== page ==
All posts tagged Daughters
I was driving to Abby’s soccer game when I began to panic. I yelled out a twisted moan.
“What’s wrong Mom,” Abby asked.
“It’s nothing. It’s just that I forgot my iPhone. And I don’t have time to go back home to get it.”
No, I wasn’t upset about not having the camera. (I’m not one of those moms that constantly takes video of my 8-year-old playing soccer.) My panic stemmed from the fact that I would be disconnected from the world for an entire hour. Maybe longer.
The problem is much deeper than I care to admit. I utterly felt naked without my iPhone. Like a part of my body was missing. Like I was missing.
Don’t ask me why I’m so addicted. But I am. If five minutes passes and I haven’t checked my texts and emails, I start to fidget. Plus, the soccer game is a perfect time to catch up all of those personal messages I’ve neglected all week.
Now, I am going to waste all that down time! What will I possibly do for one hour?
Believe it or not, I survived. I’ll tell you what I did.
Instead of sitting in my self-absorbed la la land, I actually talked to the other parents. I introduced myself to a few familiar faces and made several friends. I connected with my son’s former teacher who was thrilled to learn about Nick’s middle school experience. And I actually watched the game! It was no coincidence that Abby scored three goals – and I even saw them because I wasn’t staring at my phone!
Am I going to leave my iPhone behind on purpose next time?
Of course not. God knows I still have a long way to go – and I’m sure my obsession borders an unholy form of idolatry. But at least I know I can do it! With God’s grace, I can do it, and so can you!
God, I so much want your peace to fill my soul. Forgive me for letting technology get in the way of real relationships. Help me to unplug – even for an hour.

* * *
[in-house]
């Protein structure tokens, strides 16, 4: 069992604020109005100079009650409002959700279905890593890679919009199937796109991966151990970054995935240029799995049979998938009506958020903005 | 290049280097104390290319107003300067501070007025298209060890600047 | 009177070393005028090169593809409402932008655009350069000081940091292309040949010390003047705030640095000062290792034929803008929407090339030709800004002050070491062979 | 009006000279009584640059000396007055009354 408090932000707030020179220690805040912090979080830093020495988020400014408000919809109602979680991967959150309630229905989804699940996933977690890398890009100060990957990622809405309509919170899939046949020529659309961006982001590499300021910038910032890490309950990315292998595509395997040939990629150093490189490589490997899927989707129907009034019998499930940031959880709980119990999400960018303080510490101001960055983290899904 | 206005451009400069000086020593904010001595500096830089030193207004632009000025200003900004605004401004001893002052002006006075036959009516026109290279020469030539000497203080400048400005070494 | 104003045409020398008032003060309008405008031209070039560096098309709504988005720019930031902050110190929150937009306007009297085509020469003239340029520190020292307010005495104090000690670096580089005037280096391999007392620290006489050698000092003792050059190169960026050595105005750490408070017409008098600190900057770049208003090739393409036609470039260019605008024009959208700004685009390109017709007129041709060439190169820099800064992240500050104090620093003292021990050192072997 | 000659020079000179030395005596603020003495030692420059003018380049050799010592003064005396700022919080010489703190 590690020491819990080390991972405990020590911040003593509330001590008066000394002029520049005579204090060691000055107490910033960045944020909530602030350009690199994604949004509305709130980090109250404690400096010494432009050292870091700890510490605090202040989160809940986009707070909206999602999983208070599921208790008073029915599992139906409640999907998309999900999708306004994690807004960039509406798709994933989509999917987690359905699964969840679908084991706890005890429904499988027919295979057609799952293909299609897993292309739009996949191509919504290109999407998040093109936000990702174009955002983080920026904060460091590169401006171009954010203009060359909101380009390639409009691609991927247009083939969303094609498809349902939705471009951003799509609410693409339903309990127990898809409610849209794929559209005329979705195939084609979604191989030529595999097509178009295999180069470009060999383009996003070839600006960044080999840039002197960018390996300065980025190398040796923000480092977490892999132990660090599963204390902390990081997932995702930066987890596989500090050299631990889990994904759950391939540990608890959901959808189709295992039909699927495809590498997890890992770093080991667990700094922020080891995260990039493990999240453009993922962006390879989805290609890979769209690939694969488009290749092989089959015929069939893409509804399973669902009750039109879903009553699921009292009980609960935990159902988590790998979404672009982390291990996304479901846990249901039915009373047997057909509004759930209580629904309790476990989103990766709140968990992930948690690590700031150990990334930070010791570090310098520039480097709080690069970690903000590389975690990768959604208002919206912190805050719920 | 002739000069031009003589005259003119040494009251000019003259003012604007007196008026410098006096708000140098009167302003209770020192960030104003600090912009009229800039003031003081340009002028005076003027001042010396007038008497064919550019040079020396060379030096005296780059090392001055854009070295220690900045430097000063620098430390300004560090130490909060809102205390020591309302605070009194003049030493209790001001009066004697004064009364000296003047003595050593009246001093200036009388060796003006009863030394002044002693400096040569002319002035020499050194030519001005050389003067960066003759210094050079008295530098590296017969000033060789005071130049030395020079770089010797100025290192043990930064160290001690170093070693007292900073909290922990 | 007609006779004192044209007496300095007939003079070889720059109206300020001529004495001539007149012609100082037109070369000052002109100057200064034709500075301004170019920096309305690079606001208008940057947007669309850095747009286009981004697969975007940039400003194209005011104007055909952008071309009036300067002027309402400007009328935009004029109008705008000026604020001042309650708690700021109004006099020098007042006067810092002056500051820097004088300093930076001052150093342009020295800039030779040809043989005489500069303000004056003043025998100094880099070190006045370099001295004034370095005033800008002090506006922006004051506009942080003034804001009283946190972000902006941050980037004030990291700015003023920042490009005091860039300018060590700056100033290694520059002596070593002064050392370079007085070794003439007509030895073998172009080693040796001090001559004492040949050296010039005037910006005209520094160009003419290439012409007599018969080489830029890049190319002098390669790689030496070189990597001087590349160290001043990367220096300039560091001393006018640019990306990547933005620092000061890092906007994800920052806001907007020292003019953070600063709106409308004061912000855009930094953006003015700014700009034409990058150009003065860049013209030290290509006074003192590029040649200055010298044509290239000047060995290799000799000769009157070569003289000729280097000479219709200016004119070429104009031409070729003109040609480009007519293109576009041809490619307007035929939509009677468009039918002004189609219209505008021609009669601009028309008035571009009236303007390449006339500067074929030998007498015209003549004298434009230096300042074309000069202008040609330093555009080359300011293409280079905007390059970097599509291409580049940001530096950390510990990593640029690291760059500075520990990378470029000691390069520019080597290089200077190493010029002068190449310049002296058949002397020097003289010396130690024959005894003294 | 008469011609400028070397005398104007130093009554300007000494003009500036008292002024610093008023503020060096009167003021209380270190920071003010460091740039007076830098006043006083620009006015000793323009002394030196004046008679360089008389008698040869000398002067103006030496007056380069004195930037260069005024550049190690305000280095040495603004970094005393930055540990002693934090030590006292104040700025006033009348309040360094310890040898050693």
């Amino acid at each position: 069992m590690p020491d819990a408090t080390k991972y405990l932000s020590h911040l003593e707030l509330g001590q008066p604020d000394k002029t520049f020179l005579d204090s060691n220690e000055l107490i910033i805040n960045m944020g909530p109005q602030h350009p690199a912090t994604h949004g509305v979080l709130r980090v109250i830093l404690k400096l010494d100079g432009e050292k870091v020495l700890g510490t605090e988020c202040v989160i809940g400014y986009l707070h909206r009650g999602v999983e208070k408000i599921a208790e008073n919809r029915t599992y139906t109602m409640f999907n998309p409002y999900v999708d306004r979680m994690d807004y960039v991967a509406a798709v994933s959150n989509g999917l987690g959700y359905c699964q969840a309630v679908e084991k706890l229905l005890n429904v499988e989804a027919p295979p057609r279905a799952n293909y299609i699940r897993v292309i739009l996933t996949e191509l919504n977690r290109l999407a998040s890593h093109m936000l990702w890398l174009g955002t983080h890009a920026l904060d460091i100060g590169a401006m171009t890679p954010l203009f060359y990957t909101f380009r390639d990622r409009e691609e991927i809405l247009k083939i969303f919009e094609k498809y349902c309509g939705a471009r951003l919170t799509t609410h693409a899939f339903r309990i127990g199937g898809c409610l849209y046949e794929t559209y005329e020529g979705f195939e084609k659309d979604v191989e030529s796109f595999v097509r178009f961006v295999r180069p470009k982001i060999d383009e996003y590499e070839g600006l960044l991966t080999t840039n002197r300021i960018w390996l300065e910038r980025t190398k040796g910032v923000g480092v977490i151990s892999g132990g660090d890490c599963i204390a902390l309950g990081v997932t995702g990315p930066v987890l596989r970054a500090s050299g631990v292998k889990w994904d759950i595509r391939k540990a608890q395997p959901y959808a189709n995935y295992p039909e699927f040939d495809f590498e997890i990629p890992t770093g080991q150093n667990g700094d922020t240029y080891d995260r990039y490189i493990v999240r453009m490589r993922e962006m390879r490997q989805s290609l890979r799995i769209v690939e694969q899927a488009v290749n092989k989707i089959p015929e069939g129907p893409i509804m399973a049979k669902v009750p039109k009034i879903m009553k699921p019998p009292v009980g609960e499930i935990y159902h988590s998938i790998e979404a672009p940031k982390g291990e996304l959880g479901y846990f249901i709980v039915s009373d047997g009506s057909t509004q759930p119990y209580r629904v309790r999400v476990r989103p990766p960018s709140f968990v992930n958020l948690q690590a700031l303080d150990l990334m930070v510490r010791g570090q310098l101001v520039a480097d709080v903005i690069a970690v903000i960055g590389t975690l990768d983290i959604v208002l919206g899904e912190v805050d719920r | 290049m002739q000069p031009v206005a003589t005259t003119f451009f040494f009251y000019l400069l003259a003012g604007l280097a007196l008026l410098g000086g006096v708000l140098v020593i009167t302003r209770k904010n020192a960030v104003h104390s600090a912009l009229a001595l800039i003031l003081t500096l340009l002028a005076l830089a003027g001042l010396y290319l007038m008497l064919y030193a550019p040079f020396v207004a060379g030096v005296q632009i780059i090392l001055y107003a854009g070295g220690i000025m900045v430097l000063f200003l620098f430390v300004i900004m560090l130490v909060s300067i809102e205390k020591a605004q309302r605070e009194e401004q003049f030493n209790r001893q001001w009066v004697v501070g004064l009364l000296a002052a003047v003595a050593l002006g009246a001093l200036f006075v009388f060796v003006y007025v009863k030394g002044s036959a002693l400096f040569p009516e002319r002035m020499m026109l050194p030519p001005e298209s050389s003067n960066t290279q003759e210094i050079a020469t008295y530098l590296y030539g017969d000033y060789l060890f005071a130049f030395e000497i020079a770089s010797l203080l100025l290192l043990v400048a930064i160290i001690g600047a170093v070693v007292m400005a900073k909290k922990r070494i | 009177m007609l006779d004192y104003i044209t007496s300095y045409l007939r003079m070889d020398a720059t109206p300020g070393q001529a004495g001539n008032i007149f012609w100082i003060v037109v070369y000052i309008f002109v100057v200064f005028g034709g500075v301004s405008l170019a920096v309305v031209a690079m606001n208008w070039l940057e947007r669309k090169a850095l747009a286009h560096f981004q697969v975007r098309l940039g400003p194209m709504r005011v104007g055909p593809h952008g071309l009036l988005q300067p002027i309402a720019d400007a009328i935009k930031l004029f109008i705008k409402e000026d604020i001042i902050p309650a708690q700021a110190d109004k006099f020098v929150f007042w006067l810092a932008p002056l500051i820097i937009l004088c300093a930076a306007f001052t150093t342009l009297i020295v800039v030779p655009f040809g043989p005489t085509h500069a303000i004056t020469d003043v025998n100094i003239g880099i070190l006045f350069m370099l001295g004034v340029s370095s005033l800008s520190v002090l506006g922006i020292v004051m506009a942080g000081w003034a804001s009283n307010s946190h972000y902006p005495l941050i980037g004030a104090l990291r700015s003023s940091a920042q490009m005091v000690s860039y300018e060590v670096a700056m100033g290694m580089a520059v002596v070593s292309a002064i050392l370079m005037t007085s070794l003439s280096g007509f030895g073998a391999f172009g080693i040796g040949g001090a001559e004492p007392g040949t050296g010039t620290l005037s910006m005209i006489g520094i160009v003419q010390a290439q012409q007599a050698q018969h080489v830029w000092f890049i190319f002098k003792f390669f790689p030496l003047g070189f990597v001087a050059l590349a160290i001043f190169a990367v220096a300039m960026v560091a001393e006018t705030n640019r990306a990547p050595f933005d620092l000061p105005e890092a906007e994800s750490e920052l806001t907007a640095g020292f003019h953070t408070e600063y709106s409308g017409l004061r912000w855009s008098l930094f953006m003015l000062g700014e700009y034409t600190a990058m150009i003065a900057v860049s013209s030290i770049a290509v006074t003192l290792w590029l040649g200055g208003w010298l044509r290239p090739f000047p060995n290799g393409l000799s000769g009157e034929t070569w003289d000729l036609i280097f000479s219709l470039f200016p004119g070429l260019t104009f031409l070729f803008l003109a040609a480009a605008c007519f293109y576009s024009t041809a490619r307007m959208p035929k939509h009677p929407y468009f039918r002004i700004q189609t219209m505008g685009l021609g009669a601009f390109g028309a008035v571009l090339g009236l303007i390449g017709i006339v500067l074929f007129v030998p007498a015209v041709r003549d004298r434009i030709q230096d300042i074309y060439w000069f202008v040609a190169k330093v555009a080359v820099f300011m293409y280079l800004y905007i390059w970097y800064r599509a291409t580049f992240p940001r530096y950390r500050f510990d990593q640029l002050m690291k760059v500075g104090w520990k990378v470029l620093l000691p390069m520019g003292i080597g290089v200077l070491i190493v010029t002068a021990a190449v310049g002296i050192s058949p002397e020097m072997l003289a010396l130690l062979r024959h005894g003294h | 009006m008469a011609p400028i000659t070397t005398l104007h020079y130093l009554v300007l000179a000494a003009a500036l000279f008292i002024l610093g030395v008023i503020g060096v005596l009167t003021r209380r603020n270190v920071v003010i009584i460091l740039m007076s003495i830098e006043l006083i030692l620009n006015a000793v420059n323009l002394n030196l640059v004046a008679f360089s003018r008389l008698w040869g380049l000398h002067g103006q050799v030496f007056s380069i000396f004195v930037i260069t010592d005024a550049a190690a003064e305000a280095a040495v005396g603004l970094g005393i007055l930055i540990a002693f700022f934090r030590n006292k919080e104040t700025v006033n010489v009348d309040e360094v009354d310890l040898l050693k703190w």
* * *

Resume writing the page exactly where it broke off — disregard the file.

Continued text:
Have you ever forgotten your phone and panicked? If so, how did you fill the void?
“I have told you these things, so that in me you may have peace. In this world you will have trouble. But take heart! I have overcome the world.” John 16.33
Nothing disrupts work like a sick kid. Of course, it always happens during the worst possible week. When I am traveling. When I am too busy to stay at home. When I am maxed out.
My first-grader, Abby, has been coughing for two weeks. She’s been trying to tell me she’s sick, but I’ve insisted otherwise.
“Honey, it’s just a cold. Just drink some water and go to bed early tonight.”
In other words, You can’t be sick right now! We are all too busy. Who is going to stay home from school with you?
So I try to convince her she’s not sick. But she’s not buying it.
“No. Mom, I’m serious. There’s this frog in my throat. The nurse says I should get it checked out.”
Did she say “the nurse”?
Yes, we got the call. Or should I say my husband got the call. I was away on business. (My timing is always impeccable.)
So I rushed home as soon as I could. I clawed my way onto a full flight by giving them the “working mom” sob story. And now I’m rearranging my day so that I can take care of her, work from home, and alleviate my guilt.
(Have I mentioned that I’m really afraid of the school nurse? Ever since she caught me sending Nick to school with a fever in second grade, she’s got my number.)
Yet deep down, I know that taking care of my daughter is exactly what I want to be doing today. What I need to be doing. Because as much as I hate it when my kids are sick, it forces me to slow down. To be still. To stop and to be.
We sit on the couch and read her favorite book. She begs me to read another. I turn off my phone and feed her ice cream. With one hand on my laptop, I stroke her hair with my other hand.
Part of me feels guilty for doing “nothing.” I am so preoccupied with being productive that it’s hard – I mean really hard – to watch cartoons and re-read the same books over and over again. So I turn my phone back on. I even take a few calls. But I don’t mute her coughing or worry about the background noise. Because today, my most important job is being with her. Being a mom. Even forgetting I am a busy, stressed-out lawyer with whacked-out priorities and too many deadlines.
I hear the words of a prophet from the 7th Century BC.
Slow down. Take a deep breath. What’s the hurry? Why wear yourself out? Just what are you after anyway? (Jeremiah 2:25) (The Message)
I need to take that deep breath. To thank God for this day.
God, thank you for using a sick child to put my life in perspective. Thank you for slowing me down. For showing me that the temporary things that I am chasing do not compare to the gift of my daughter. And please help Abby to get well soon.